Sports injuries are hard. Being physically unable to partake in the one thing that your life revolved around for over 10 years is hard. Sometimes I feel like I don’t have the right to be angry and upset over my injuries anymore but unfortunately they are not a thing of the past. One ACL and meniscus repair surgery led to another ACL and meniscus repair surgery which led to a third meniscus repair. There’s been a breach in my kinetic chain and unfortunately my body is still suffering the consequences. I am still planning when to repair the tear in my shoulder’s labrum. So while it would be ideal to “move on”, it’s unrealistic and unsafe. I have to be conscious of each movement I make and how I’m making it to avoid a clumsy slip-up that would land me another surgery and extensive physical therapy prescription. I am very appreciative of my body and all of its capabilities but I can’t help but wish some of my joints weren’t reinforced with titanium screws and anchors. Again, this all leaves me in a weird place mentally. To feel so affected still while there are people fighting much harder battles seems selfish. But I think I’m coming to learn that everyone has the right to hurt, regardless of the degree of their pain, whether it’s physical or emotional.
The decision to quit soccer was made for me and out of my control. This left me with a competitive void to fill and I have been seeking outlets to fill that void for years. The feeling of pushing your body’s limits to reach a level you didn’t think was possible all while making your teammates, coaches, and family proud is like none other.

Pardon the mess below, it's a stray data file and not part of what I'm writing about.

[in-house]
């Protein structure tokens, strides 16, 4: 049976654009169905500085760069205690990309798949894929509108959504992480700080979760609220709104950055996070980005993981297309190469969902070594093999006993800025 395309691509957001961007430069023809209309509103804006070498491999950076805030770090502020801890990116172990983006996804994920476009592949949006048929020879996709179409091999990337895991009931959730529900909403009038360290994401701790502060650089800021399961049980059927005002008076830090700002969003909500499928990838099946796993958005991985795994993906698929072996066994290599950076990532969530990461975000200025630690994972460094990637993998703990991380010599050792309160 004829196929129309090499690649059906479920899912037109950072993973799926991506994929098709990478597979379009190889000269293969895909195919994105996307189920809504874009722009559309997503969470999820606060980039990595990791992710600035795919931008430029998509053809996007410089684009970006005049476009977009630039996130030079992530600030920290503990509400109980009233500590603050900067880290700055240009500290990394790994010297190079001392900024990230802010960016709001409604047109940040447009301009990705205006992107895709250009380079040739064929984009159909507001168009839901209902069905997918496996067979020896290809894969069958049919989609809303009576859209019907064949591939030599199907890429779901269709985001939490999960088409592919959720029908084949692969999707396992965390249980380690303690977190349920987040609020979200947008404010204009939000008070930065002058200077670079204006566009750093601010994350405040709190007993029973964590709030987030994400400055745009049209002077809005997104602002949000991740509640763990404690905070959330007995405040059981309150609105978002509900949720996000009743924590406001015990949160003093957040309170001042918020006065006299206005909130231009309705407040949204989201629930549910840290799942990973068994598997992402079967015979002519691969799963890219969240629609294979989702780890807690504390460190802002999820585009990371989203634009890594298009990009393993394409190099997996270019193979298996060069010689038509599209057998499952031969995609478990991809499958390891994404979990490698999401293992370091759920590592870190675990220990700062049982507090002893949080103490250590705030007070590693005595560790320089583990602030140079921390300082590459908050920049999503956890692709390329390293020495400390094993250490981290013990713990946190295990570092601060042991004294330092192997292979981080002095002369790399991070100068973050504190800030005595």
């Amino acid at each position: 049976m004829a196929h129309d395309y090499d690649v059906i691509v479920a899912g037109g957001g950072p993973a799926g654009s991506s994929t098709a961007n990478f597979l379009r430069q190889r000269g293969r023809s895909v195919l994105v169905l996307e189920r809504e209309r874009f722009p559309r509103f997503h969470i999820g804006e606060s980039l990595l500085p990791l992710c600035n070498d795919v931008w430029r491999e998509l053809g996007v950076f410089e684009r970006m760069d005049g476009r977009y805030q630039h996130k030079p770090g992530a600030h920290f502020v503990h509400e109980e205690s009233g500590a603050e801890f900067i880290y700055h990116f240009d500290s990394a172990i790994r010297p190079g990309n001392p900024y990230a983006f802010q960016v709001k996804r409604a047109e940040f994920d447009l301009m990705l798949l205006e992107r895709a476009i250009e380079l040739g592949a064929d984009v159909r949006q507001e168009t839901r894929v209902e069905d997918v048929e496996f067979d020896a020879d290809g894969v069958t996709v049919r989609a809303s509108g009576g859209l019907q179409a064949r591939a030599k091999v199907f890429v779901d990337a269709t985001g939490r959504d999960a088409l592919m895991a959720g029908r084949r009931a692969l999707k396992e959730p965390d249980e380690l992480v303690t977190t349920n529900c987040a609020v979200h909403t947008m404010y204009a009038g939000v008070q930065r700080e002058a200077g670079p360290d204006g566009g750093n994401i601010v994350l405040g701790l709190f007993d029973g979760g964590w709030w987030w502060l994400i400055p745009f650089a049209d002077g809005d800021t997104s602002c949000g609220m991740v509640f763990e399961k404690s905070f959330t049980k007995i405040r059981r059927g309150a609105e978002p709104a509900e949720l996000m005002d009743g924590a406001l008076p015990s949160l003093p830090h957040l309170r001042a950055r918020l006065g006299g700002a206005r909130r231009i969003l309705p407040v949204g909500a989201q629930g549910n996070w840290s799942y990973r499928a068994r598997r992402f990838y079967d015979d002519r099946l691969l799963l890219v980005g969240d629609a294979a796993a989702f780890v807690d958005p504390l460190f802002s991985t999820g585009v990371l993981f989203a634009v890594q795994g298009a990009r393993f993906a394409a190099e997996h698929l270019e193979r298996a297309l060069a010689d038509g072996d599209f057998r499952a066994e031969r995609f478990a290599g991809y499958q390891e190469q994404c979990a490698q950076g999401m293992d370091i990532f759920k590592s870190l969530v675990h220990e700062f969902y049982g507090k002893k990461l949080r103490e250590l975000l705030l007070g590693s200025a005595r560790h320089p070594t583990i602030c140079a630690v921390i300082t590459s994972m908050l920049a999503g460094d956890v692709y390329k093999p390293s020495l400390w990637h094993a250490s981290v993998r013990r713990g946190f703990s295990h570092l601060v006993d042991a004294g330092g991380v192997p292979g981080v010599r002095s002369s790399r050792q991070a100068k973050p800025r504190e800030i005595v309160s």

Last week on this trip, we climbed Montserrat, a towering rocky peak located in Catalonia, Spain. This was not an easy climb especially since we started our journey in the sun’s prime hours. But I did it. And for the first time since I was forced to quit soccer, I felt some of those same exciting feelings. Physically, I thrive off of competition and challenge. There was a point along the hike where I was feeling incredibly fatigued and drained, questioning how much further we had to the top. Leila, the guide, announced that the boys’ choir would be performing at the Monastery located at the top of the mountain in 10 minutes and if we wanted to see it then we really had to pick up the pace. This was just what I needed, an external motivator to challenge my body and challenge my ability. I increased my stride, put my head down and used all that was left to see that choir. I made it in time and the reward was breathtaking. I pushed my body’s limits to reach a new level (literally) and I made it injury free. I found an activity that was legitimately taxing and that I felt I could compete equally amongst others. I intend to seek out other opportunities that I can still fully participate in safely in order to bring back those feelings because working to reach a physical goal again felt amazing.